Discussion

This study confirms and extends knowledge of the links between working age income support benefit receipt and health service utilisation. Compared to wage earners, Australian working age adults receiving disability or unemployment benefits were more likely to attend consultations with a range of healthcare professionals, have more frequent consultations, and reported higher rates of prescription medicine use. Multiple of these associations were observed to be statistically significant even after accounting for a range of predisposing, enabling and need factors that have been linked with health service use. The largest effects were observed in DSP and NSA groups for psychologists and social workers, suggestive of an increased need for mental health support among Australian income support recipients. This is consistent with a number of prior studies that have reported adverse mental health consequences of disability benefit receipt and transitioning between income support benefits [3, 5]. For multiple other types of health service, including hospital attendance and admission, some health professional consultations, and supplement use, no statistically significant differences were observed between wage earners and those receiving disability or unemployment benefits in adjusted models.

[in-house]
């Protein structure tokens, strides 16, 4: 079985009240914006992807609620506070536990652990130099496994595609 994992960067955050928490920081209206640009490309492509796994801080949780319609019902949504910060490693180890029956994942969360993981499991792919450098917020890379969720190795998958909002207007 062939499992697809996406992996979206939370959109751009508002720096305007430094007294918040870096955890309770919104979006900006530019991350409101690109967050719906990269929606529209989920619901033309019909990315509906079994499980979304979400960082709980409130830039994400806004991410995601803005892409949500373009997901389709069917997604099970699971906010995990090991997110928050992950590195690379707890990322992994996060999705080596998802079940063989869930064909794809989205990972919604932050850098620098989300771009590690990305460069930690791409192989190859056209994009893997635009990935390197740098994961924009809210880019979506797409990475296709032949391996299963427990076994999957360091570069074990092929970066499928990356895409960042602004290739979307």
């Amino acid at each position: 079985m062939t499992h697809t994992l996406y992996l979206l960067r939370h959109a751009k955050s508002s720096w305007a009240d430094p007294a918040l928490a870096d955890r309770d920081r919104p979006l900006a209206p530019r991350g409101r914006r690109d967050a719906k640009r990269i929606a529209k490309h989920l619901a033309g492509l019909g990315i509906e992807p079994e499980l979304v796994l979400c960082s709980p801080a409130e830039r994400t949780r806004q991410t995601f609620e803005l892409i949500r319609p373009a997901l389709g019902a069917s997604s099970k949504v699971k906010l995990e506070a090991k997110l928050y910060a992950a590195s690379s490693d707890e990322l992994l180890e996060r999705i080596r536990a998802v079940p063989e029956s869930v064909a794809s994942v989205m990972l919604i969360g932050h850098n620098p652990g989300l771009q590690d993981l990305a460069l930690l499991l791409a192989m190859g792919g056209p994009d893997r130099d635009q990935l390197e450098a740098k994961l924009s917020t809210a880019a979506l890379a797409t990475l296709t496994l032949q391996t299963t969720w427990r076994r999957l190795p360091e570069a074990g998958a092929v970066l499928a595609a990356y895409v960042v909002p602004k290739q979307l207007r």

Our findings also suggest that HSU among working age benefit recipients is influenced both by burden of disease and by financial resources. For example, the presence of multiple comorbid conditions, severity of disability and self-assessed health were associated with a higher prevalence of General Practitioner consultations. The prevalence of accessing health services such as GP consultations was also negatively associated with financial resources with those having private health insurance having a higher prevalence of HSU. These findings reflect the well described social and economic gradients in health [19].